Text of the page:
We do extensive intake consultations with patients who come to Sound Medical Weight Loss & Aesthetics for help losing weight. One of the questions we typically ask is, what goal would you like to achieve?
Choosing the right goal is not only helpful in terms of knowing what direction you’re headed and how to get there. Your goal is also a critical component of whether you’ll stick with a new habit or lose motivation altogether.
Your goal is your “why.” It’s the ultimate reason you reach out for support, seek out alternate ways of living, try new things, question old patterns.
If you choose a goal that’s not in line with what you actually want, though, you may find yourself struggling to feel motivated along the way.
Jon Acuff, author of Finish: Give Yourself the Gift of Done shares a fantastic example of this in his book:
“One woman told me, ‘There was this number I was constantly chasing and it drove me crazy.’ Her secret rule that she wasn’t successful unless she met that number goal haunted her for so long that she finally gave up and had to figure out what she really wanted. The number wasn’t what she wanted. ‘I wanted health. I wanted to prevent diabetes, heart disease, and everything else my mother was taking medication for. That forced me to be honest about my own health, which then forced me to research how to reverse some damage I had done.’ Getting to the heart of the goal allowed her to connect her heart to the results. The weight came off as she worked on changing bad habits into good ones.”
There’s nothing wrong with having a certain pants size, for example, as your ultimate goal. That kind of goal can be liberating, especially if the freedom of self-expression through clothing makes you feel alive. However, if a pants size or a number on the scale is your goal simply because it’s a proxy for some deeper-set, truer-to-you goal, you may find yourself quickly losing motivation after an initial burst of commitment.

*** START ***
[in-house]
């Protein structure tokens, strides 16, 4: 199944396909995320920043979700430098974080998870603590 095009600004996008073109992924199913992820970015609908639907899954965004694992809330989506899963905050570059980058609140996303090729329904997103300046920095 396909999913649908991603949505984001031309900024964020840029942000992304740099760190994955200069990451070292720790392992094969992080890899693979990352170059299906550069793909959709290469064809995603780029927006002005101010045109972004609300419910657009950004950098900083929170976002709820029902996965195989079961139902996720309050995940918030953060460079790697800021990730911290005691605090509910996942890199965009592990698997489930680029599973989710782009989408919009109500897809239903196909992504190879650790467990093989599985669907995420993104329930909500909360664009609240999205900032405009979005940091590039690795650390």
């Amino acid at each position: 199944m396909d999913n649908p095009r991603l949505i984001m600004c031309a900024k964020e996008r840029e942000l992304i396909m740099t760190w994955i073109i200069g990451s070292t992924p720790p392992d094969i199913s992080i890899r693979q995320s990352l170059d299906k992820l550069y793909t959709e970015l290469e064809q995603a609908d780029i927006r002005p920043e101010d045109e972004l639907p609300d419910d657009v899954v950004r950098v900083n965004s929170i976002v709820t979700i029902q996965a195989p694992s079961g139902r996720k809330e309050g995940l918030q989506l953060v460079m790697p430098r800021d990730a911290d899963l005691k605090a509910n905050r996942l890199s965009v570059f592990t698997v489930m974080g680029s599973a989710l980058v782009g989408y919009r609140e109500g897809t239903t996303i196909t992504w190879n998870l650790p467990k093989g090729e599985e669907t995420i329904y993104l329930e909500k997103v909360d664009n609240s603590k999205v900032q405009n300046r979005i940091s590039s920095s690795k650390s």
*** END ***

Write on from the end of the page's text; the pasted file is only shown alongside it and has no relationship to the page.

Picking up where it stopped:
If this resonates with you, consider switching your goal. You may share a goal with the example above – perhaps it’s about your health – or maybe it’s about having more stamina when playing with your kids, or being able to hike Machu Picchu, or something else entirely.
Acuff’s further advice: “if you’re not excited about your goal right now, ask yourself, ‘what’s my real goal?’ Make sure that what you’re chasing is actually what you want to catch. As you progress with your goal you should continue to come back to this gut-check question because it’s really easy to get off track despite your best intentions.”
The other downside to selecting a goal that’s not in line with what you truly want: it could lead to habits and behaviors that don’t align with your best interests.
In Acuff’s example above, the woman chasing a specific number on a scale could, potentially, get there by healthy OR unhealthy means. Once she changed her goal to focus on her health, though, the habits required to accomplish her new goal would by definition be healthy and sustainable.
Need more guidance? Want to better define your goal and identify the habits and behaviors required to achieve it? Set up some time with SMWL’s mindfulness coaches – we’d love to help! Book online at www.soundmedicalweightloss.com.